November 19, 2023 Thirty-third Sunday in Ordinary Time

Welcome Father Eckhard Today’s Readings: Prv 31:10-13, 19-20, 30-31 | 1 Thes 5:1-6 | Mt 25:14-30

The parable of today gives us four important lessons. First, it tells us that God gives each person different gifts. Despite our tendencies always to compare ourselves with others, the actual number and quality is not important. We are only asked to make full use of what we have been uniquely given and to use them for the benefit of the community as a whole. When everyone does that, the community is enriched. Second, our work is never completed. The first two servants showed how much they had earned; they were not told they could sit back and rest. Rather because of their trustworthiness, even greater responsibilities were given to them. The more one has, the more will be given to him. Third, the person who does nothing will be punished. The man with one talent did not lose it. He did not do anything at all with it. If he had tried and failed, he would have met compassion and forgiveness. Even the person with one miserable talent has something to offer to others. It is a sober warning that it is not just those who do evil deeds who will lose out but also those who have no positively good works to show. Every person has the responsibility to be active in the Kingdom. Finally, to the one who has more will be given; from the one who has not, even what he has will be taken away. It seems rather unfair, like robbing the poor to pay the rich. But Jesus is rather saying that those who share generously the gifts they have been given are likely to find themselves constantly enriched.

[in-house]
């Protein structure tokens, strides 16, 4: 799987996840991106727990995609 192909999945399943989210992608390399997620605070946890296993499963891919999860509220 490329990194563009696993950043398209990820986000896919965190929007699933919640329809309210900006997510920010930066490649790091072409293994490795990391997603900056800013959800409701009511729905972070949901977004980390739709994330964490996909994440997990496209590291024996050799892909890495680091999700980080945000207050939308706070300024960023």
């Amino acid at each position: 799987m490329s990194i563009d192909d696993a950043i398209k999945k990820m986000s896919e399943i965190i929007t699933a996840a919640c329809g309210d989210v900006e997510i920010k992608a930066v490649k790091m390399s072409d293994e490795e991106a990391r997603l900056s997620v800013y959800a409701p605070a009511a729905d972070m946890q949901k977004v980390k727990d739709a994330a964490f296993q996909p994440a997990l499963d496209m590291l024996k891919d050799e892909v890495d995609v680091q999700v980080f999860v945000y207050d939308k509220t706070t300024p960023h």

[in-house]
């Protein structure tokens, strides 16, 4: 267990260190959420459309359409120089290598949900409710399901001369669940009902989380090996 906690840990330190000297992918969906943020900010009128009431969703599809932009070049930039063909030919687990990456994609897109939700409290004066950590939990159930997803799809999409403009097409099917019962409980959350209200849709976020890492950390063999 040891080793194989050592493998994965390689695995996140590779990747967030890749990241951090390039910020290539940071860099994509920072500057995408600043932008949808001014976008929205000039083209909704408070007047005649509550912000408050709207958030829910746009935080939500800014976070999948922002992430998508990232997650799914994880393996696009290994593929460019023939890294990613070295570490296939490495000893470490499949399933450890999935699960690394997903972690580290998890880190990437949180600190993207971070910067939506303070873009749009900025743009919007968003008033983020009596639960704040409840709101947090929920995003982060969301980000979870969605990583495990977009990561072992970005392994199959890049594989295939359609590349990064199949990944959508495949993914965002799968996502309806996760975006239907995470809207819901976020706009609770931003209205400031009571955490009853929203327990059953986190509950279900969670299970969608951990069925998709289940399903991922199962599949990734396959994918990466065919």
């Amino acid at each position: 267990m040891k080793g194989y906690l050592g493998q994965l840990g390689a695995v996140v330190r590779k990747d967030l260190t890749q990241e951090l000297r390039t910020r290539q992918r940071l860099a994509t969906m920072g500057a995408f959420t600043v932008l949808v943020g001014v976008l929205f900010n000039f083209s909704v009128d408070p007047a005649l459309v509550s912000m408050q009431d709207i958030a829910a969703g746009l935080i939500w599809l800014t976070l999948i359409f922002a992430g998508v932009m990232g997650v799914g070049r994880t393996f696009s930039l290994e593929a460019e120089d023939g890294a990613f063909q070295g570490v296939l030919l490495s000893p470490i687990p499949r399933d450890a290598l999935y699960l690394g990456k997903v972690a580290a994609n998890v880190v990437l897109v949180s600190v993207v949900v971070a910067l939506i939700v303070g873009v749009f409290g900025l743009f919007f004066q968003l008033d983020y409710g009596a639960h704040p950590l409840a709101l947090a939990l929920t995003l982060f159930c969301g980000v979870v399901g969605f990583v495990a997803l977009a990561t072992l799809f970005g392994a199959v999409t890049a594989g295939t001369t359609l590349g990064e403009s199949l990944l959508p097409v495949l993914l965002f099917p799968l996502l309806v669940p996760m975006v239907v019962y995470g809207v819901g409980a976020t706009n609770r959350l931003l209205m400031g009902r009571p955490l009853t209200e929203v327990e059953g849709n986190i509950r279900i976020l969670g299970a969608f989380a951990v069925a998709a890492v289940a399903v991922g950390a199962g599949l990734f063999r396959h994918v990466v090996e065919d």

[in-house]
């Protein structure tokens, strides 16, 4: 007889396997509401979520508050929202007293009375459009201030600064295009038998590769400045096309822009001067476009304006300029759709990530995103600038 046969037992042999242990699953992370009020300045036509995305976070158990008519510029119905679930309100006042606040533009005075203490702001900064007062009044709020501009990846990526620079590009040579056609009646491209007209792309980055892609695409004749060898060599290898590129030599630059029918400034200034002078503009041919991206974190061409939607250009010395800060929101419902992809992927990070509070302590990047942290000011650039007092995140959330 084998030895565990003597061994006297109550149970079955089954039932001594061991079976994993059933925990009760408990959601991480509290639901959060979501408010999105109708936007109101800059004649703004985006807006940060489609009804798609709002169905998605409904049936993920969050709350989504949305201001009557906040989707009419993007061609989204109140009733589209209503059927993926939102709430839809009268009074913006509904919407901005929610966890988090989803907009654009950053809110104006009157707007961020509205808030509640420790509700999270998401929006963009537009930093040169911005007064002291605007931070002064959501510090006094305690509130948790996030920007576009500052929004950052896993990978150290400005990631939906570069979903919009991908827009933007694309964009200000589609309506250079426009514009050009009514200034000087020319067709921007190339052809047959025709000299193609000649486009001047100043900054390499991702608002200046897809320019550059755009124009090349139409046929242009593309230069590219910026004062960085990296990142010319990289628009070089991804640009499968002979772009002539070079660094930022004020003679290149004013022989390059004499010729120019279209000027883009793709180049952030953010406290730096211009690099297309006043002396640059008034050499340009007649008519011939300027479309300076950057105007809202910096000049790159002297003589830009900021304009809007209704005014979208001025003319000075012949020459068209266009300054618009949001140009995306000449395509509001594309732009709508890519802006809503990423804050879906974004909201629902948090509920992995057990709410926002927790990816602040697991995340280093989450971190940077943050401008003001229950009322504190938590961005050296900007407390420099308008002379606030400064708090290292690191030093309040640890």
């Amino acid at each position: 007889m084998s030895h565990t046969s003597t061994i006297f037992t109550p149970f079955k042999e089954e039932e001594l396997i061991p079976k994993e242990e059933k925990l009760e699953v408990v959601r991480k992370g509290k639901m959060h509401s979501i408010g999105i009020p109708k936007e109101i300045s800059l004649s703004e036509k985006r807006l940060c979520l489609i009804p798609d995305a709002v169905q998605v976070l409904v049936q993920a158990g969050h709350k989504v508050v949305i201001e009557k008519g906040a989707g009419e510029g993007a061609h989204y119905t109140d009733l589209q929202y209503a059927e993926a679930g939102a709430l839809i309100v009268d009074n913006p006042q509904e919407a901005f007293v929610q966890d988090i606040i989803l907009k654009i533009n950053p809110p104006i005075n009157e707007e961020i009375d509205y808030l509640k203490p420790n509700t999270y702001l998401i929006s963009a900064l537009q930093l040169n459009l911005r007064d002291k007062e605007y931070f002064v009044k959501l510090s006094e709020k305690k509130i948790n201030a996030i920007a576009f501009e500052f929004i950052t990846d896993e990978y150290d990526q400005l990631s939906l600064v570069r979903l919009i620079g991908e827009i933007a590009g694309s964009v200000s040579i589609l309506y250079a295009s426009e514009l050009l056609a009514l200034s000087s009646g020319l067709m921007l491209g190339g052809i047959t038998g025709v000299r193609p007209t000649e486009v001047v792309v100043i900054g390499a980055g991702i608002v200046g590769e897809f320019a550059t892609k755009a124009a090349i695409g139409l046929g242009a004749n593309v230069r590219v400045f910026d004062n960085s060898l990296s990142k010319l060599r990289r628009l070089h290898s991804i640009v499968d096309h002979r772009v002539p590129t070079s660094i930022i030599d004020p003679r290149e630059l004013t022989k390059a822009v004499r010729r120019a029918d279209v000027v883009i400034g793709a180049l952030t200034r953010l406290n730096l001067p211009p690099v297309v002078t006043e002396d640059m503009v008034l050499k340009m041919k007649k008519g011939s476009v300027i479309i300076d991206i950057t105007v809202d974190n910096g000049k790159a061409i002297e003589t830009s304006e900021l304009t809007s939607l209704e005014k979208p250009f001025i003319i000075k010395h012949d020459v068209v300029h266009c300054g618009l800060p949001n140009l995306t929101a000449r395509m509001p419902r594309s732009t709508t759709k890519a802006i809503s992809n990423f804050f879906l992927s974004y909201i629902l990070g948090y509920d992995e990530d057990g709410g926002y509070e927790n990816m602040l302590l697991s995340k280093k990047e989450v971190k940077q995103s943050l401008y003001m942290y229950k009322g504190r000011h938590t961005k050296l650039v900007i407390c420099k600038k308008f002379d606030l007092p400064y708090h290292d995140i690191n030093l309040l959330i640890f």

Jesus’ story of the talents teaches us to boldly prefer taking active risk in our lives over passive complacency. It tells the way Jesus will act with us when we do not utilize properly the talents he has so generously given us and expects a positive contribution from us. In this parable we have a man who was going on a journey and who summoned his slaves is a picture of Jesus. As the man entrusted his slaves with some talents, Jesus also entrusted us with spiritual gifts that have been bestowed upon us through the Holy Spirit. Through his gratuitous invitation, we have received the opportunity to become children of God. He has given us the opportunity to come closer to him through the Holy Spirit and the Eucharist. As the man expected his slaves to invest the talents that he had entrusted them with in order to be fruitful, the Lord Jesus also expects us to be fruitful.

The Gospel of today focuses more sharply on the Christian attitude towards earthly life as we live in expectation of the Master’s return. This passage, however, goes further in pinpointing the ultimate purpose of our activities. It is the parable of the talents. The parable contains words of advice for the interim period between Christ’s resurrection and his final return. It is in this context that another interpretation has been given to the parable.

Source: Truncated from Image: JESUS MAFA. Parable of the Three Servants, from Art in the Christian Tradition, a project of the Vanderbilt Divinity Library, Nashville, TN. [retrieved November 6, 2017]. Original source: (contact page: